Nicola West’s “Catch Us the Foxes” builds up to a blinding revelation few readers will anticipate.
Now, I’m a sucker for a killer twist, but it’s got to be earned. The clues need to be planted and visible to the reader, just presented in a fashion that mystifies until they’re reshuffled and, suddenly — a-ha!
It’s not an easy thing to accomplish. The author must play with our perceptions while showing us everything in plain sight. Which is the problem I had here. This dramatic curveball isn’t orchestrated with sleight of hand, but through a rather crude retconning of events we’ve just witnessed.
This spoiled some of my experience with young journalist Marlowe ‘Lo’ Robertson and her investigation into the murder of her friend Lily Williams, and the strange symbols carved into her back. It’s not that the twist isn’t a good one conceptually; it’s the inelegance of its unveiling. And I think the novel would’ve been better without it. Read it for yourself and get back to me.
Excluding its prologue and epilogue, “Catch Us the Foxes” is presented as Lo’s true crime book “The Showgirl’s Secret.” This has no stylistic impact on proceedings; the whole thing reads like a regular thriller, which thankfully reads exceptionally well. “Foxes” is a fast-paced mystery populated with an eclectic cast of potential suspects, and hints at a larger mystery involving the entire population of Kiama. West writes short, sharp chapters that end on compelling cliffhangers, and enticed me to binge large chunks at a time. I always wanted to know what happened next, and see the mystery through to its climax.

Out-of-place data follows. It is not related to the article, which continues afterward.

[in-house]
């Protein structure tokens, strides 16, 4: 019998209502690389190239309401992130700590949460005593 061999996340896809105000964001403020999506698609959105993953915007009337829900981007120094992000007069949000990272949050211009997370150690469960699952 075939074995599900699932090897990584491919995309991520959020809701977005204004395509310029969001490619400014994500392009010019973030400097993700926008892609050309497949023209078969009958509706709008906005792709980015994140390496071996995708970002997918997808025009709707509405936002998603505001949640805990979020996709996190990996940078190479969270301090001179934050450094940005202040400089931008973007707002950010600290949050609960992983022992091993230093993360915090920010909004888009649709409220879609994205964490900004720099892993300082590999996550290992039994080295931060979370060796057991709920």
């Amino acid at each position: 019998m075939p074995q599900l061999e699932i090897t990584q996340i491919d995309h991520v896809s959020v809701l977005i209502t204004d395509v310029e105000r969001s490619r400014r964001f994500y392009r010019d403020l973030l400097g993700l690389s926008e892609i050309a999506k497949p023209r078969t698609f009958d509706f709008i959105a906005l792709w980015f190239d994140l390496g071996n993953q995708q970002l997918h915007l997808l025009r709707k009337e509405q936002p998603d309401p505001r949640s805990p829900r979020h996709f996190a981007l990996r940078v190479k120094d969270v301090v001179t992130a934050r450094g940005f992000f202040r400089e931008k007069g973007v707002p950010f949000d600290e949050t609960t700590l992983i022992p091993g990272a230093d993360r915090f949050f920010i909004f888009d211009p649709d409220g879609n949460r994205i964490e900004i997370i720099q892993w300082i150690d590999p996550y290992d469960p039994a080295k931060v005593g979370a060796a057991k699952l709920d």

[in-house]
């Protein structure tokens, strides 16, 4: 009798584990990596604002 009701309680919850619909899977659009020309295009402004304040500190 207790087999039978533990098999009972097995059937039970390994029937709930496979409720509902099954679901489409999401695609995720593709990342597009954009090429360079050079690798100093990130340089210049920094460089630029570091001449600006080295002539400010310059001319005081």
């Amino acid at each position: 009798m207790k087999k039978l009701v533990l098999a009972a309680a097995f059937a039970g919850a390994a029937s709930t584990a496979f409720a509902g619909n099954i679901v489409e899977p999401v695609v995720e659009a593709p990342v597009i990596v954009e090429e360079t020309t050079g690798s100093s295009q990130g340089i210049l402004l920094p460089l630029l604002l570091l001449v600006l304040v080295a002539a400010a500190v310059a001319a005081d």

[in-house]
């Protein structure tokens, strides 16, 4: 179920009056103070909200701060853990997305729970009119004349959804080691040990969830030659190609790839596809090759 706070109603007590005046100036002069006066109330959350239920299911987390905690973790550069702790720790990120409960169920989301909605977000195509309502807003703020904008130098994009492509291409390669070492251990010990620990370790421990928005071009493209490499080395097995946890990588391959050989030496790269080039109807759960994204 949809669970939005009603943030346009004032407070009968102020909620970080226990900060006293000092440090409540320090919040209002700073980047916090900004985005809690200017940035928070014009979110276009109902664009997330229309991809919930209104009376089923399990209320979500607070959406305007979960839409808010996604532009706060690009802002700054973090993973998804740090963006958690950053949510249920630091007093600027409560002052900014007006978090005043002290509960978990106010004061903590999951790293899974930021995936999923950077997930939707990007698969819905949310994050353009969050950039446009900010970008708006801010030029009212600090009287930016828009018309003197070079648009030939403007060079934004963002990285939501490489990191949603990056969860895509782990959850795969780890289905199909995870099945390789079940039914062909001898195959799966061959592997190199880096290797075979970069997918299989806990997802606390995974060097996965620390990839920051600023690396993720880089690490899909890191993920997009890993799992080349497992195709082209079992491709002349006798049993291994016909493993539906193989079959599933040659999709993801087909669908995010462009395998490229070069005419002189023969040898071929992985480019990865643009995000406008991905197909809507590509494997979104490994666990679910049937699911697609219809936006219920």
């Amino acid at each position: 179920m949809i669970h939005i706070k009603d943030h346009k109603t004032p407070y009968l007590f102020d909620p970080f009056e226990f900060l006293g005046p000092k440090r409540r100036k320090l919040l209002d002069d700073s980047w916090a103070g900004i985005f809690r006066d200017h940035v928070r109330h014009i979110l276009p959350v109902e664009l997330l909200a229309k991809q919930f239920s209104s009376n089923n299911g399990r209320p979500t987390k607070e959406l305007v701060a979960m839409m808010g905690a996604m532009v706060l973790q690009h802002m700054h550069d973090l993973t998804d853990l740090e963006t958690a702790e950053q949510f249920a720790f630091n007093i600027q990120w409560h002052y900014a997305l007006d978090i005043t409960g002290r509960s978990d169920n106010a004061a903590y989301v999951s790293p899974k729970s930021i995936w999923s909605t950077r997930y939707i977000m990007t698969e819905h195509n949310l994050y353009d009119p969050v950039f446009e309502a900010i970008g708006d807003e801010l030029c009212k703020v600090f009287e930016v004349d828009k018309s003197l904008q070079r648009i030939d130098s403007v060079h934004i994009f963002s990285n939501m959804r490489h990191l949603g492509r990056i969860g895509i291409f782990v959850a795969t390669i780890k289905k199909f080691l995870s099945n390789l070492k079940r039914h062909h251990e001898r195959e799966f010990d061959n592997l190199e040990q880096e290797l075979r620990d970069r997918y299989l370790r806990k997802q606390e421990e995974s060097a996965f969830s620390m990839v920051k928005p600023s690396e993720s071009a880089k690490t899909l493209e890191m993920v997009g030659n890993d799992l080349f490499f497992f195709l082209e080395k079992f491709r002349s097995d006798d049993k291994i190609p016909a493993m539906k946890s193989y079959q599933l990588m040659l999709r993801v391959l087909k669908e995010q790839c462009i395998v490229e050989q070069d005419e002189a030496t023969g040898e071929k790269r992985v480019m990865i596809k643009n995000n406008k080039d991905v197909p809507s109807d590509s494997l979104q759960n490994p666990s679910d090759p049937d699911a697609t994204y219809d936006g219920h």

I do believe “Catch Us the Foxes” would have benefited from the cold-hearted cutting of its biggest twist. But there’s little question West has immense talent, and a clear penchant for trickery. She reads like a fusion of James Patterson and Harlan Coben. I’m excited to follow her career from here.
Number Of Pages: 384
Available: 7th July 2021
Publisher: Simon & Schuster Australia